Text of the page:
I think another point is that many of these aliens have American citizen relatives. I believe the last survey showed 98 percent of them have American relatives. I think that is very important. That means these men will not be permitted to remain here and become citizens. They will not be sending for their families, because they have families here. Most of these people have wives and children in this country who are American citizens. I think that is a very important point to bear in mind in connection with this bill.

I wonder if you would be interested in some figures in regard to other countries.

Senator SCHWELLENBACH. Yes.
Mrs. DAVIDSON. Senator Reynolds spoke about it.

In the yearbook for 1935 and 1936, published by the International Labor Office, the figures show the number of immigrants entering Canada during their fiscal year, which ends March 1 of each year. They show that during the 1935 fiscal year the number of immigrants was 12,136 from all parts of the world; in 1934, the number of immigrants entering Canada was 13,903; in 1933, the number was 19,782; in 1932, the number was 25,752; in 1931, the number was 88,223.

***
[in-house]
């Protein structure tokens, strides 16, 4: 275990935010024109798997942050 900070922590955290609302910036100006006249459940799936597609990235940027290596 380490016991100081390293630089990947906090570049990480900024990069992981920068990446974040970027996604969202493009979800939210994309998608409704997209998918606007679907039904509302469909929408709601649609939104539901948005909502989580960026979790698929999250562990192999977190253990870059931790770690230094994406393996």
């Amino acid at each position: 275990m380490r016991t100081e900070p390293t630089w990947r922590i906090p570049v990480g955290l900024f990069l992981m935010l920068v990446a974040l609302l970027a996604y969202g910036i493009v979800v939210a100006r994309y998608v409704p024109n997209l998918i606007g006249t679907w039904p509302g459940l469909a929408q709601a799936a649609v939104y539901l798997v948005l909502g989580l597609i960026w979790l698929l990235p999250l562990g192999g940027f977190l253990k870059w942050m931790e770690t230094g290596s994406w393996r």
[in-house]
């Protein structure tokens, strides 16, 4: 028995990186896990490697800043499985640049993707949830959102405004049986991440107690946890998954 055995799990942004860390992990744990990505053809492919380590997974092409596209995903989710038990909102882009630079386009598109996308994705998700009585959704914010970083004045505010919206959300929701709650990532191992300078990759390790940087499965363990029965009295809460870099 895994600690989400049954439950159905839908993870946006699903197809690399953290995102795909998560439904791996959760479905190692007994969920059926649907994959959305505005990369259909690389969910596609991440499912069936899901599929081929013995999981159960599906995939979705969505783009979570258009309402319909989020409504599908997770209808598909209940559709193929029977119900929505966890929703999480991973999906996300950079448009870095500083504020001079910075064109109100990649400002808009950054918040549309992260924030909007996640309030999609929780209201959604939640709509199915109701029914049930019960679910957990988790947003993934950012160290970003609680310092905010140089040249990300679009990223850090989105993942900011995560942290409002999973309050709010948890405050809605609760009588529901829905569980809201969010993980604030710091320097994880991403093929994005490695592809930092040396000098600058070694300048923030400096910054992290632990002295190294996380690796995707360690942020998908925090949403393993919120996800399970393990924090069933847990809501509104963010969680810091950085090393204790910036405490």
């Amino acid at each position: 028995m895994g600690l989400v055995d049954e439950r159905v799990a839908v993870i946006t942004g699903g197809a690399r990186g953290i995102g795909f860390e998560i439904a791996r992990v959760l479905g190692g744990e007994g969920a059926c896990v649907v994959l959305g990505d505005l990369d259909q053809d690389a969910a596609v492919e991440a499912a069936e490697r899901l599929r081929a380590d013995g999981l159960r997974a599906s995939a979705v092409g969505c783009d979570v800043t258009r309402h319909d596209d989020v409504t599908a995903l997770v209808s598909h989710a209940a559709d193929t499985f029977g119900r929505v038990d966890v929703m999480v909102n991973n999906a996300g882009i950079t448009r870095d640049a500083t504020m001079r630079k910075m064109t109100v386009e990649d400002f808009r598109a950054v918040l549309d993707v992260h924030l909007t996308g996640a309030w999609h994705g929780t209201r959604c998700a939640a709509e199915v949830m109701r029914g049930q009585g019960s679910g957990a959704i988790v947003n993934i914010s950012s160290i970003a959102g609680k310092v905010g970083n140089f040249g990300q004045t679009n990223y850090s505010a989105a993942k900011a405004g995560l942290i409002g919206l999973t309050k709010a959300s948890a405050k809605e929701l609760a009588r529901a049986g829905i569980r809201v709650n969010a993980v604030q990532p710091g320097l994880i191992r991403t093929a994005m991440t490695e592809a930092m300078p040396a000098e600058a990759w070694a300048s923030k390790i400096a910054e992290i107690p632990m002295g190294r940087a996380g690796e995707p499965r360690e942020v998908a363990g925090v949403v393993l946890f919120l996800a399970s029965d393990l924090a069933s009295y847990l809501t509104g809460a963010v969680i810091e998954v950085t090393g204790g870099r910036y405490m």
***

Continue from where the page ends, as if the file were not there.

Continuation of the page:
The number of immigrants entering Argentine during the 4-year period of 1932–35, according to the port statistics, continental and intercontinental, was as follows: For the year 1935, there were 33,124; for the year 1934, the number was 25,935; for the year 1933, it was 29,903; for the year 1932, the number of immigrants was 37,334.